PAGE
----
Chemical security needed in Freeport, Texas
by Guest Blogger
September 13, 2010
Sitting here in Freeport, TX, looking out over the beach, it’s easy for me to squint my eyes and focus only on the birds and sparkling Gulf waters. But if I open my eyes all the way I see oil and natural gas rigs spread across the horizon in the Gulf of Mexico; a constant flow of barges transporting dangerous fuels and chemicals to and from the port; and residents and visitors surfing and fishing in the shadows of Dow’s multiple chemical plants in Freeport.
Throughout the past week I’ve been here with The Greenpeace Toxics Safety Team, inspecting the security of Dow’s chemical facility in Freeport. We’ve been demonstrating to Dow and to the world that Dow Chemical’s Texas Operations are easily accessible by anyone: we’ve gotten within throwing-distance of pipes, tanks, and train cars bearing dangerous chemicals such as chlorine and phosgene.
What does this mean? It means that these chemicals are easy targets for deliberate attacks. Likewise, an accident would have catastrophic results. Because of the plants’ proximity to neighborhoods, schools, highways, libraries, stores, beaches, and everything else that makes up life here in Freeport, a chemical disaster could be fatal for thousands and thousands of people.
The really terrifying thing is that this situation is not endemic to Freeport; one out of every three Americans live and work within a chemical risk zone due to the presence of plants such as these in Freeport.
As our team on the ground has been investigating access points to the plants, walking within yards of train cars bearing toxic chemical warnings and ‘skull-and-crossbones’ motifs, and doing flyovers above the plants in a helicopter — all of this while followed by a videographer, photographer, and CNN news crew — a part of me has been hoping that our attempts at approaching the plants would be foiled by security measures. The fact that no one at Dow did much more than raise an eyebrow made me wonder how the chemical company would cope with potential ill-intentioned and covert attacks.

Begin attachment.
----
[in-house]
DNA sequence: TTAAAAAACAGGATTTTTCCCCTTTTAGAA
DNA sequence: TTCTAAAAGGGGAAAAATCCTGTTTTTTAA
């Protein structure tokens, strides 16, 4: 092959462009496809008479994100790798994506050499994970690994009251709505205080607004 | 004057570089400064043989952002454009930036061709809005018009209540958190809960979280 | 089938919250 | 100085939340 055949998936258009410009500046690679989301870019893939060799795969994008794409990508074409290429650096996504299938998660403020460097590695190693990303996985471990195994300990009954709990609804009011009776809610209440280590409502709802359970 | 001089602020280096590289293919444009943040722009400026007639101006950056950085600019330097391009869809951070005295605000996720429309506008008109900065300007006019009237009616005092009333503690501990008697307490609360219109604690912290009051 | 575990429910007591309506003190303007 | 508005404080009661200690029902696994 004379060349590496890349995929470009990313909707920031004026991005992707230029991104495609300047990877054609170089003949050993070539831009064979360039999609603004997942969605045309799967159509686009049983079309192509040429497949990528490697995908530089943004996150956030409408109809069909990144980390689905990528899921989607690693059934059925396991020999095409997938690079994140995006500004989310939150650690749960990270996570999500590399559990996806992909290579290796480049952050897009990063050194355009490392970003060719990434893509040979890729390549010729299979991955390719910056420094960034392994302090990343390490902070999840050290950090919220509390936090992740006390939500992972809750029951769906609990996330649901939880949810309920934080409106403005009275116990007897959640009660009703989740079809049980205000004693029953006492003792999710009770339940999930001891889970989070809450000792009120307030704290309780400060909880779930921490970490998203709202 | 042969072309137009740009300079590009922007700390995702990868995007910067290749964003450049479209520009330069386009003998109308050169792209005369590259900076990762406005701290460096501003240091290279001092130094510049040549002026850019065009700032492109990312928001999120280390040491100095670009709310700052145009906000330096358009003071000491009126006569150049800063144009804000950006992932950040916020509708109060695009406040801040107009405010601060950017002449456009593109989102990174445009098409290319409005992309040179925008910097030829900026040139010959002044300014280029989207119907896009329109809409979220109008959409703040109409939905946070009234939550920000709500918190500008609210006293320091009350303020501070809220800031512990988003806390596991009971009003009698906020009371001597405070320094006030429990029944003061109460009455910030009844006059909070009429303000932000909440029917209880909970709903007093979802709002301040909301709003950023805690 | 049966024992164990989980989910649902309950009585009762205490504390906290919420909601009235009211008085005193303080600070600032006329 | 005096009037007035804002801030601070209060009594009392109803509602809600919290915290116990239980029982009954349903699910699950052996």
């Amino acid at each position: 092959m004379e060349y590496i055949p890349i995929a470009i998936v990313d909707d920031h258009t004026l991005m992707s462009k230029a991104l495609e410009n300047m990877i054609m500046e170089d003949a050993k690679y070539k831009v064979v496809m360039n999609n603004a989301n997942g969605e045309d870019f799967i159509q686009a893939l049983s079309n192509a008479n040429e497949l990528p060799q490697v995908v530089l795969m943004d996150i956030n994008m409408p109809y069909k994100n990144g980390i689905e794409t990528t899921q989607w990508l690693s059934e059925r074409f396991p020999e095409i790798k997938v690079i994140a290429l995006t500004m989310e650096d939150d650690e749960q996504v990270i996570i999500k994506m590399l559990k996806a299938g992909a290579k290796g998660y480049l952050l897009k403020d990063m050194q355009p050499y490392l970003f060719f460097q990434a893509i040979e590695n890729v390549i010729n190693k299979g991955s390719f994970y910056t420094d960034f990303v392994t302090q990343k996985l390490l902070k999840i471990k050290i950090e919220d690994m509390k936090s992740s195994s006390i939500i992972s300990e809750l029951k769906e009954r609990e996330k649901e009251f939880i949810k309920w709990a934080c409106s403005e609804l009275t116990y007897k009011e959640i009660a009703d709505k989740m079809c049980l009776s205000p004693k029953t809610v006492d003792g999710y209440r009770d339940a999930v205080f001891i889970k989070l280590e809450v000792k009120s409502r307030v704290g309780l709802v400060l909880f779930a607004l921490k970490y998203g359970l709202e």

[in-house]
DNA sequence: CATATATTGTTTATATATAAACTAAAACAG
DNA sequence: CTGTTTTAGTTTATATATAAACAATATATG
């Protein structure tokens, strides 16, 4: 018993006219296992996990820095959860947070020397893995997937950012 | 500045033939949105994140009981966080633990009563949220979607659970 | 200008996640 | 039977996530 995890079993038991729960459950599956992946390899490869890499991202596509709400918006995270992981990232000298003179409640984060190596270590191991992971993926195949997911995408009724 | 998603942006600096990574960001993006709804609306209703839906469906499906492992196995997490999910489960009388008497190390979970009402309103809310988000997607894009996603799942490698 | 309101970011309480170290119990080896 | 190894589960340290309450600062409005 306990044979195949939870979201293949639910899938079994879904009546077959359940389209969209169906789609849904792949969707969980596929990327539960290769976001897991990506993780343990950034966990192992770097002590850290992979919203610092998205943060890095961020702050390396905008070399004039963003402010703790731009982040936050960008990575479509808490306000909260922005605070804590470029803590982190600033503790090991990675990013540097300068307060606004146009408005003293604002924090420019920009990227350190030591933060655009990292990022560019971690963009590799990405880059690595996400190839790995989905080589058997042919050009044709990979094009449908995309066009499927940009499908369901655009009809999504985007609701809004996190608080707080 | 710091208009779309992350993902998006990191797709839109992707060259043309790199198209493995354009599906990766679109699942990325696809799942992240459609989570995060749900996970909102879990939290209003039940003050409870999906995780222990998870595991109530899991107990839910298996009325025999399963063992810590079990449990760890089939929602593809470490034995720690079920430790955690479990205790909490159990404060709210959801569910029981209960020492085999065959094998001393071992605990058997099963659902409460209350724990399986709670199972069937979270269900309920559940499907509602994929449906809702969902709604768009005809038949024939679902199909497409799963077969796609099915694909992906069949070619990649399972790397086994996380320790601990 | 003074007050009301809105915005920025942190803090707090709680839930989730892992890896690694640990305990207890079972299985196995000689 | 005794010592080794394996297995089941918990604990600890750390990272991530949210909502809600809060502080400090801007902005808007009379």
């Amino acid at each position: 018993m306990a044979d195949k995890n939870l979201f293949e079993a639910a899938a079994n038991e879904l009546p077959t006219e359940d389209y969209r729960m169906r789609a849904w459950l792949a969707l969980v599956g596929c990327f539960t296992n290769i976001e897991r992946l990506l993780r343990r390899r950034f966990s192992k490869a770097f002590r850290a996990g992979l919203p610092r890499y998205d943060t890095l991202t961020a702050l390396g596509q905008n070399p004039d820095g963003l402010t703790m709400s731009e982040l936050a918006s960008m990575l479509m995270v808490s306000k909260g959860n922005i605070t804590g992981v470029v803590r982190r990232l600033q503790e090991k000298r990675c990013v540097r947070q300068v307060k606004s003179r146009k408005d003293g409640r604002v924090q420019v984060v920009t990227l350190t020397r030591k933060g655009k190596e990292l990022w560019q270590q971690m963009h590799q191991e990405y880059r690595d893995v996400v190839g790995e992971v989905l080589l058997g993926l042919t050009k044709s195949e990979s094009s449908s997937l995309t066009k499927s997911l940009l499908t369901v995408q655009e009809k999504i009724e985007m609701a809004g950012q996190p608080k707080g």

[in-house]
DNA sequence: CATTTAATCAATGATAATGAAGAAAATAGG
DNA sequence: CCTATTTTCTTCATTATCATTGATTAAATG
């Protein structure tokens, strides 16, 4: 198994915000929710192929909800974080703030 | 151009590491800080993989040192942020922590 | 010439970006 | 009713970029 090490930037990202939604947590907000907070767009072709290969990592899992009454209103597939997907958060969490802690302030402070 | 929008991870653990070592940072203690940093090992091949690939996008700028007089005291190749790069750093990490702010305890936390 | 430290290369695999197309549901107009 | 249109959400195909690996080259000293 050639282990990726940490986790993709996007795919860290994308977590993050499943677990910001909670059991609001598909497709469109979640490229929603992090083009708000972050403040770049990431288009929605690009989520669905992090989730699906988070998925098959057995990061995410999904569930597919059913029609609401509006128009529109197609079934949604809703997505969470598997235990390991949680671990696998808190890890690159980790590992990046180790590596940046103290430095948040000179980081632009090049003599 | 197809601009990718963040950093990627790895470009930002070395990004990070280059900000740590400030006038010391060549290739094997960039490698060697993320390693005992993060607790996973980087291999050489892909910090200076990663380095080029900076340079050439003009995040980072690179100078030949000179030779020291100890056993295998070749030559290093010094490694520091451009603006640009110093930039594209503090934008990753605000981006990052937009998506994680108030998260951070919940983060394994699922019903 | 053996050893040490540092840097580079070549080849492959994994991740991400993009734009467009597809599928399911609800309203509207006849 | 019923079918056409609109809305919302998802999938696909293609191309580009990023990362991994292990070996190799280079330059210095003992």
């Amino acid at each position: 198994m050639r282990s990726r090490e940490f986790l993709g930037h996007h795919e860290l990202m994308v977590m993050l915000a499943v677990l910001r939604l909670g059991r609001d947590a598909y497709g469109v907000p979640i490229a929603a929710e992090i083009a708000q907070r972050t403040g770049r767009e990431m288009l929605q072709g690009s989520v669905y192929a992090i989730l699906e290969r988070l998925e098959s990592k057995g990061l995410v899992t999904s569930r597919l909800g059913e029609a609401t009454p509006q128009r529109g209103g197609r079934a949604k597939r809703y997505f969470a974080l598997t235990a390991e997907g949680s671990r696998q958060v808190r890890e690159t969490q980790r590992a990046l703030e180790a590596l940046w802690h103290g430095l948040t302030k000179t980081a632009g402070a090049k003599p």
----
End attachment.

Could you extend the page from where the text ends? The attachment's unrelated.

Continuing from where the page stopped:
At one location, our investigators approached two Dow train cars labeled “Inhalation Hazard: Ethylene Oxide” that were parked within 50 feet of a residential house. A dog tied up outside the house watched our investigations warily, not realizing the devastating effects that an accidental leak or deliberate attack on those very train cars could have on everyone and everything in the vicinity.
It’s been an interesting week, and has opened my eyes to the fact that there isn’t enough security in the world to justify the use of these hazardous chemicals. The only truly safe option is to invest in safer processes that don’t present the higher level of risk that current processes do. This has been proven to be possible at other chemical plants, including some of Dow’s. If the company would invest the same millions of dollars they invest on PR (to refute environmental and health-related arguments) on researching and developing these safer processes, millions of people around the country would be safer as well.